Basics

Tricks and secrets of options trading have the potential to make you a fortune within a day. While minimizing the amount of money you could loose. The options trading market is one of contracts made on an underlying asset, and these contracts are not issued by the company or entity representing that asset. In essence, it’s like an insurance contract; you can use it to protect yourself from an unexpected accident, but you might end up not using it at all, even though you did pay the premium. However, if you use it, the insurance often covers you for several times more then the premiums you’ve paid. That’s where it gets interesting, for example in a market crash or sudden rally.

Whether you’re already a stock trader and want to add options to the soup for protection, or if you’re a neophyte curious about options, I’ll go through the ins and outs of succeeding in this options world.

If you already understand the basics and how options work you can skip to the strategies section where we discuss several mathematical tools, secrets, and patterns useful to options trading, as well as tricks to maximize your profit, while minimizing the risk.

If not, here’s an example that that helped me first make sense of options when I decided to learn options trading:

Suppose a local sports team has a game in one month against a city with no supporters (so locals are the only ones who’d buy tickets), and tickets are on sale now for 100$. Lets say you believe ticket prices will soar in one month because the team will perform well, but that you don’t want to pay the full ticket price right now, so your ticket seller tells you you can put a down payment of 10$ tto buy the right to pay  the full 100$ at any time before the game.

During the season, your team plays against other teams, and depending on the outcome of each of those games, ticket prices rise and fall, changing the value of the ticket for the big game. Lets say for example that your team beats the best team in the league! The prices for the final game will soar to 200$, however you still only have to pay the 100$  to your dealer. When you do you can sell back your ticket to any one who wants to watch the game, for 200$ and you’ll get 100$ of profit!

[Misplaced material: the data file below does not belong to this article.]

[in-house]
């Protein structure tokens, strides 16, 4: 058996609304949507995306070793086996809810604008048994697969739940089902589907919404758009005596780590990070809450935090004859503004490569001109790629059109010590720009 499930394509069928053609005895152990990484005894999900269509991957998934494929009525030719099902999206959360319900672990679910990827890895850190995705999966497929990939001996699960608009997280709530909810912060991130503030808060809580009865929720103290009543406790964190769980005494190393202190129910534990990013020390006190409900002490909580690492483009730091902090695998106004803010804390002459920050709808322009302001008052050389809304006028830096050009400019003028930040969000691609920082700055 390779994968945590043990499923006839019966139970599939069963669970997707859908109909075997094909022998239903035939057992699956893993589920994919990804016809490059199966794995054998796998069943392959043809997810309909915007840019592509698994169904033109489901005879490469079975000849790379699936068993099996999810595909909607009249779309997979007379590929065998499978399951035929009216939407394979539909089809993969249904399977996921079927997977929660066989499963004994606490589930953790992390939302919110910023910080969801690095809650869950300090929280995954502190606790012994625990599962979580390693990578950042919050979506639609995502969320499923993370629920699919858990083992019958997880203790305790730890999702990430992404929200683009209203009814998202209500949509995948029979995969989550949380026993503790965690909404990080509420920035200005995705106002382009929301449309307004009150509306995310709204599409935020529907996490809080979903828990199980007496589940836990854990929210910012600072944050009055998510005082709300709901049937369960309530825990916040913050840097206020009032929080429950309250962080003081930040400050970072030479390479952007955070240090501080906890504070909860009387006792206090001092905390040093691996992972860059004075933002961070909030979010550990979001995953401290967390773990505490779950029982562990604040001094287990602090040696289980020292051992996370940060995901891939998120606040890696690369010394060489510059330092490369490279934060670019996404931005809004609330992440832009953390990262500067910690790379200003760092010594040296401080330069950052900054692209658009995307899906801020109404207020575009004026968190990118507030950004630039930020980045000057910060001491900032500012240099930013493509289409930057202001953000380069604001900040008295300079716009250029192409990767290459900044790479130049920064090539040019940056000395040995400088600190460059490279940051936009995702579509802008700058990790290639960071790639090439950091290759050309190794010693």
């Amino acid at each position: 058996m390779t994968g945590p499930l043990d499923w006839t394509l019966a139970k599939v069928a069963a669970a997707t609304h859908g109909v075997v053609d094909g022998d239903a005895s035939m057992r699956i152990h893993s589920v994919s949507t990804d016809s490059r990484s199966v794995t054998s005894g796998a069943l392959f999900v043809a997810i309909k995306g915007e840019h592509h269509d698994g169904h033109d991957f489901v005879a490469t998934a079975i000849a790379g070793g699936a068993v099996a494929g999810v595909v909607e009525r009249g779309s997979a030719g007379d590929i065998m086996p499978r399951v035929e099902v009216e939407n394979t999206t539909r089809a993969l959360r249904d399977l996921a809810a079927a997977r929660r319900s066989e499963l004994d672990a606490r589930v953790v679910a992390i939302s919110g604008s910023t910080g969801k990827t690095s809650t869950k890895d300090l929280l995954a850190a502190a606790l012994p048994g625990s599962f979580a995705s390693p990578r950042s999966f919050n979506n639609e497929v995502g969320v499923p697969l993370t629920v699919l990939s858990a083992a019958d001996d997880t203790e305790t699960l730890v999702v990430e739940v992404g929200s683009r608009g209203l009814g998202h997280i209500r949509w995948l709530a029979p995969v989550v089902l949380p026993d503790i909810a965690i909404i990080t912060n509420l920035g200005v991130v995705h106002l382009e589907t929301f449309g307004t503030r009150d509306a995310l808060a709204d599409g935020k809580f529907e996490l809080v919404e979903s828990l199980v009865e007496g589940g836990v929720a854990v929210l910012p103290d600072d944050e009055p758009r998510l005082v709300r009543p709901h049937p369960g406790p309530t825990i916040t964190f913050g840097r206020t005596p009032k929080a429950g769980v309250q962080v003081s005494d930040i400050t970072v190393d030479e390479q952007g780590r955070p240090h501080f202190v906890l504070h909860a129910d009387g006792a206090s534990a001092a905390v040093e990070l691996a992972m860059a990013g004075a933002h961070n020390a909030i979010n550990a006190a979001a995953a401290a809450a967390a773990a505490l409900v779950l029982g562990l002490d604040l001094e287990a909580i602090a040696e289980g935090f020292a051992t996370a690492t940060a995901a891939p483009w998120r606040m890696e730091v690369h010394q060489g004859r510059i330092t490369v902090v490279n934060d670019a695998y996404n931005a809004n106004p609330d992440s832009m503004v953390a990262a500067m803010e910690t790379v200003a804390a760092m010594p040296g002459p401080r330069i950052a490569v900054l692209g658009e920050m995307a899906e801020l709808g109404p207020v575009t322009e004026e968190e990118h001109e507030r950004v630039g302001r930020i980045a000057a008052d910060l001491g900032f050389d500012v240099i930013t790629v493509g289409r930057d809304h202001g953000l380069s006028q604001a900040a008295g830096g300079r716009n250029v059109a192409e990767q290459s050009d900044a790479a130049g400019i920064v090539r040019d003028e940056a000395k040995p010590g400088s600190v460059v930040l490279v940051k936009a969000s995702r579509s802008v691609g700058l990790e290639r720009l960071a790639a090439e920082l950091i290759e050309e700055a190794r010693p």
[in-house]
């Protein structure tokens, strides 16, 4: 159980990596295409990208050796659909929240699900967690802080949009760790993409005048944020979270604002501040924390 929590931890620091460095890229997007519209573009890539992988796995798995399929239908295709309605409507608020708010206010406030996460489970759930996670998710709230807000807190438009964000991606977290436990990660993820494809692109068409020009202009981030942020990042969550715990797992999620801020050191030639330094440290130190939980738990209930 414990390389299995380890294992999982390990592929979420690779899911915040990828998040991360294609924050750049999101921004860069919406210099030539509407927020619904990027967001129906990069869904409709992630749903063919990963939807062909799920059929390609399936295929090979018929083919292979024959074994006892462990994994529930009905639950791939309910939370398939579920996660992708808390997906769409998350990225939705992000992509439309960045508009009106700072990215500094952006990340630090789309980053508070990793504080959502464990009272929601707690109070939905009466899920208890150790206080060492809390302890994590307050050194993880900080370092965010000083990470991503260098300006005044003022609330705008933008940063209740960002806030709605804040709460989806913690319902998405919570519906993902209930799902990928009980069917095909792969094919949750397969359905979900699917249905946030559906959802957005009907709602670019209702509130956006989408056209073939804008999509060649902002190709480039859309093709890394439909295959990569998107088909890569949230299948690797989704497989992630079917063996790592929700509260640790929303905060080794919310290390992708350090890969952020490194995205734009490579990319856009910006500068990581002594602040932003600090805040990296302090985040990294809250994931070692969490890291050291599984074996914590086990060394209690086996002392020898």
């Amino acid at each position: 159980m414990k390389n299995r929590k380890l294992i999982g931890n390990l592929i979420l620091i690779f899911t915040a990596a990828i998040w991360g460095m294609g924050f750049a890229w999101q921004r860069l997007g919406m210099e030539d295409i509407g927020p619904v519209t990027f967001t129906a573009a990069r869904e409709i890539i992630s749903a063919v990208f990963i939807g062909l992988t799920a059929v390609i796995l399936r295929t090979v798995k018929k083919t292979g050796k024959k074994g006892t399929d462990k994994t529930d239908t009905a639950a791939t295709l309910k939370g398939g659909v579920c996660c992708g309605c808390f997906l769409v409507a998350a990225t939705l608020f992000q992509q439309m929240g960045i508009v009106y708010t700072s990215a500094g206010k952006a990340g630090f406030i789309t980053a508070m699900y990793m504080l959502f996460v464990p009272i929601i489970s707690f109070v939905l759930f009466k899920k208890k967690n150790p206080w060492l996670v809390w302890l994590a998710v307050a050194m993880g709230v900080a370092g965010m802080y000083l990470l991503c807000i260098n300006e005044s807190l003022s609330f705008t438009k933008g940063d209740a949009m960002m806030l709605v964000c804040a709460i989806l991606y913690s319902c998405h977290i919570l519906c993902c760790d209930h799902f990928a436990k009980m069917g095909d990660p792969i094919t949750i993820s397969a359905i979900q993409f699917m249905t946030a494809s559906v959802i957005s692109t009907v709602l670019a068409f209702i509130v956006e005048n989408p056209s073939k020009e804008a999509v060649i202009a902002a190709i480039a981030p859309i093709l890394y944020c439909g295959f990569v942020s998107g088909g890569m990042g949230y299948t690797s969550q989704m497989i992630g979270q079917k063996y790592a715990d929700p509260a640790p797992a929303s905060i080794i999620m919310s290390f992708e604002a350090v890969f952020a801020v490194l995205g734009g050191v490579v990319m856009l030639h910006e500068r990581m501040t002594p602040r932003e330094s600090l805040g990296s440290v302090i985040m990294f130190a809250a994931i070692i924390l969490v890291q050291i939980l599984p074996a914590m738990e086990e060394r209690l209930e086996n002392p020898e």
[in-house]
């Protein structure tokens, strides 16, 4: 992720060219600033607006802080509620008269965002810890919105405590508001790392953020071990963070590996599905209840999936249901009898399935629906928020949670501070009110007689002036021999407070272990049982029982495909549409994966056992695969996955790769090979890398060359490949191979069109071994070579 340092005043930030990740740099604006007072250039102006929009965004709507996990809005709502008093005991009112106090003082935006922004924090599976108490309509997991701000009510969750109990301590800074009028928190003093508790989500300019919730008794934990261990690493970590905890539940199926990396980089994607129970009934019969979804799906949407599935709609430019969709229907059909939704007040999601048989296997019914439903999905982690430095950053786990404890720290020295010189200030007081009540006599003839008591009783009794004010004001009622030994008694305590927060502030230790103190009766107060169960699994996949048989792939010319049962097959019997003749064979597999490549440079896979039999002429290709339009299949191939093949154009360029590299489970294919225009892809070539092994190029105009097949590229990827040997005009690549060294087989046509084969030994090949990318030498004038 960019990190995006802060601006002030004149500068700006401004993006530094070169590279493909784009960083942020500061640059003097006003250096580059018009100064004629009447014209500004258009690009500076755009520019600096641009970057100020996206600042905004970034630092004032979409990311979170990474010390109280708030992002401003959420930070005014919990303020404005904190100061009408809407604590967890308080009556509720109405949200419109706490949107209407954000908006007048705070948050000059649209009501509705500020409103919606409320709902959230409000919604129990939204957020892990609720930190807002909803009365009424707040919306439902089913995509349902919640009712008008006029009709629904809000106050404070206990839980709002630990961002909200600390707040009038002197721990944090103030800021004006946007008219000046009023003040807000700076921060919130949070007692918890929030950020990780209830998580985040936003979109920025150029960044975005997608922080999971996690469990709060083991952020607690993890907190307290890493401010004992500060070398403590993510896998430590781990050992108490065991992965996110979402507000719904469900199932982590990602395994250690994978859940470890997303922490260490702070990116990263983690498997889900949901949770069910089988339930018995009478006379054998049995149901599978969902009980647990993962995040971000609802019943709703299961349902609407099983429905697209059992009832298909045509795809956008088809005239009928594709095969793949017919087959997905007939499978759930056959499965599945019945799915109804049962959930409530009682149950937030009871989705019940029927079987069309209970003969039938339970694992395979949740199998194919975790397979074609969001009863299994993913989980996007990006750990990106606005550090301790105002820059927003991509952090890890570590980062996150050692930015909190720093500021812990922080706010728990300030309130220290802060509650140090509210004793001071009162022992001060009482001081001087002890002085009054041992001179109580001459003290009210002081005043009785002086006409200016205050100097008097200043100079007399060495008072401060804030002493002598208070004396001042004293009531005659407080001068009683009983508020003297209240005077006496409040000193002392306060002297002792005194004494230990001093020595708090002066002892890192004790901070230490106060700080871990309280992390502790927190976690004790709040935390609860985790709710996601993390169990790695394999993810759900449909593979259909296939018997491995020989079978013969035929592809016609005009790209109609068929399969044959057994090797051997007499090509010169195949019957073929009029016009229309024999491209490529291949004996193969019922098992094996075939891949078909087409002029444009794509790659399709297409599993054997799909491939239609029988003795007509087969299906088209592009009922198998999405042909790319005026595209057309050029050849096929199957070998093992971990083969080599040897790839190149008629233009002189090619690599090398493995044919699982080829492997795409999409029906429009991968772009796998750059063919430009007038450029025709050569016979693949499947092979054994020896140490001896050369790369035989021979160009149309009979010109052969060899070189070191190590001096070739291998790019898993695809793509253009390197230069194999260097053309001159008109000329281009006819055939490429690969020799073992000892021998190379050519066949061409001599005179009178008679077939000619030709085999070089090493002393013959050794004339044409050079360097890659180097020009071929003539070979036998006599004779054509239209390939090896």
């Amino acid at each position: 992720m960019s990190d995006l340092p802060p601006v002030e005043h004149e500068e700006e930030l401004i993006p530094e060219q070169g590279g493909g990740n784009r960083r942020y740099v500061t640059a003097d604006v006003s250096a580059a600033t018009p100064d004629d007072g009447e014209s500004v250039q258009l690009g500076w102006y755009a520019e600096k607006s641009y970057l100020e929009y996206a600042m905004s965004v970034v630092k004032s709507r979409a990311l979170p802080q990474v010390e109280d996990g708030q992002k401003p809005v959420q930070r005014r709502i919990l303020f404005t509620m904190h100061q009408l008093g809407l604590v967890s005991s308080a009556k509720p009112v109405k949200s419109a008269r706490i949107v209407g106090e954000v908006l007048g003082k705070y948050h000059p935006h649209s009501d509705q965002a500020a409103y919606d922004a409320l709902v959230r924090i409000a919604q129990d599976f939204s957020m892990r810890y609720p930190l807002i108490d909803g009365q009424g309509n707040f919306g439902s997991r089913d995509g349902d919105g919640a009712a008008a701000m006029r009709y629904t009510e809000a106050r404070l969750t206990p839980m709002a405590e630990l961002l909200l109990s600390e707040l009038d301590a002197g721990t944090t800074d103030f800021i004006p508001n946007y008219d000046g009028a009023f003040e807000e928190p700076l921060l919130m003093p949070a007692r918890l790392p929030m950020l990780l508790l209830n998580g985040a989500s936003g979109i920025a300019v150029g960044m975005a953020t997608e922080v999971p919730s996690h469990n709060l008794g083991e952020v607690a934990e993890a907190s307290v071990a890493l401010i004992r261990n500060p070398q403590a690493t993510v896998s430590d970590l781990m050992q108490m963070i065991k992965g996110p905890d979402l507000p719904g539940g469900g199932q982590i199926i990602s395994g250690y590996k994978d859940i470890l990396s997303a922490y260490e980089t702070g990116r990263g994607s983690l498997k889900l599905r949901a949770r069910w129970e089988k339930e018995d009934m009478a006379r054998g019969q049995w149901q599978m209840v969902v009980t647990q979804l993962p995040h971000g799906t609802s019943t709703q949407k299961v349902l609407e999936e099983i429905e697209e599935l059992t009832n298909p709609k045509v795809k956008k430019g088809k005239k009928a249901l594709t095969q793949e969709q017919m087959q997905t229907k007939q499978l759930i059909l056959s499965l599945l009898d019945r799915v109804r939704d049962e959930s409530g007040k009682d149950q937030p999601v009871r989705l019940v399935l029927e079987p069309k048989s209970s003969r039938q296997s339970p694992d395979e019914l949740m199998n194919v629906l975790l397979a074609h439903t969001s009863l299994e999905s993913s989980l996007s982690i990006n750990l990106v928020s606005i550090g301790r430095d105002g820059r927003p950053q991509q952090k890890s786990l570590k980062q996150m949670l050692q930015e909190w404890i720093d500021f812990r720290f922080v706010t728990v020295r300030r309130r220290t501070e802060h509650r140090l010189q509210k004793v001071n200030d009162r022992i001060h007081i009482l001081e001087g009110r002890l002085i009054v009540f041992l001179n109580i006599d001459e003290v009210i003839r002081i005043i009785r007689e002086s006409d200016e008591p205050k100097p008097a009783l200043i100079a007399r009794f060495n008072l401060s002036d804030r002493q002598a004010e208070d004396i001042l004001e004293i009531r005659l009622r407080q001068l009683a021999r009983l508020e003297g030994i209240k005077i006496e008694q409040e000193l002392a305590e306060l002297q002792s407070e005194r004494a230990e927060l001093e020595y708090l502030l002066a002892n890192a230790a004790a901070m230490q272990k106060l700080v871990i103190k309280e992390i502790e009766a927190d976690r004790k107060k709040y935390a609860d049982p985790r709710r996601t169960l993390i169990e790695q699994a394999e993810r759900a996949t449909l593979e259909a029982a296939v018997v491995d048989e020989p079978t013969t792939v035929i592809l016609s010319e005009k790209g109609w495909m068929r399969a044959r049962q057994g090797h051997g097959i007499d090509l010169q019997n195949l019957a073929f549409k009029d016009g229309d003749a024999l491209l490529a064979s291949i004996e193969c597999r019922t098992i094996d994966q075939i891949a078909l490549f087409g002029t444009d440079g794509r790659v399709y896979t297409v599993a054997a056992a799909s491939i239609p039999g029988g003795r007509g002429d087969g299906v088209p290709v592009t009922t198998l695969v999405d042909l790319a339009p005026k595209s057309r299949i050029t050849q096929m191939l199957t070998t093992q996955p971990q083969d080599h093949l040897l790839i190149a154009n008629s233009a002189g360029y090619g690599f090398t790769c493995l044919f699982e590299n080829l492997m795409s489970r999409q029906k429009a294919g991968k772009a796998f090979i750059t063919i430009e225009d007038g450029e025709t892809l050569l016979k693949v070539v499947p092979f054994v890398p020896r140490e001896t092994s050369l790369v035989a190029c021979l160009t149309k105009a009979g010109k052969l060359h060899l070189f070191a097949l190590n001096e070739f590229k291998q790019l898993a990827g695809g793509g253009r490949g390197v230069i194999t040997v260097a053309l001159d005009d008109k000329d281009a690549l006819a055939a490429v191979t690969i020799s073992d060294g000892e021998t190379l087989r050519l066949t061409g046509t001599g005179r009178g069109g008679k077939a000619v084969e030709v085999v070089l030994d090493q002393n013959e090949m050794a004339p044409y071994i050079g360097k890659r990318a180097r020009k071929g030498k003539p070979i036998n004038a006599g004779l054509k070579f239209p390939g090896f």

On the other hand, if in the mean time your team has a bad season, the value of tickets will drop, lets say it goes down to 50$, but you have a voucher that allows you to purchase it for 100$. You are at loss in this situation, of course you could just let go of the 10$ and not pay up the 100$, that way you’d only lose 10$. That is what I find really wonderful about options.

What you should remember from the example above is that buying options comes down to buying a contract. There are several types of options contracts, and we will see each of them in this Learn options trading section.

So what you can profit comes down to the actual volatility (variation) of the asset ( stock or commodity). Where as you can only lose as much as it cost you to buy the contract, often times that is much less than the actual strike price, however keep in mind that a contract has leverage of 100 stocks.

An other important aspect of options for someone holding a long position, is that Selling or buying the asset aforementioned in the contract is Not obligated, you can do it at any time too. However if you are a seller, you will learn later what obligations apply to you. Often times contract’s prices fluctuate greatly, a lot more than the actual asset’s variations.

So if you’re still with me here, you’ll understand that this means volatility on top of volatility, and potential for gain once more (loss as well).

Of course, the potential for loss is compounded by the time-value of your option, which is the value it often loses as the deadline to sell your contract approaches. However if by that time there is no real proft to be made by going ahead with the sale of your asset, you can just let it lose it’s value completely (the time value will match the so called intrinsic value, and the premium, the actual value of the options contract, sum of these two, will now be 0)

Note that this example explains options trading mostly from the buyer’s perspective.

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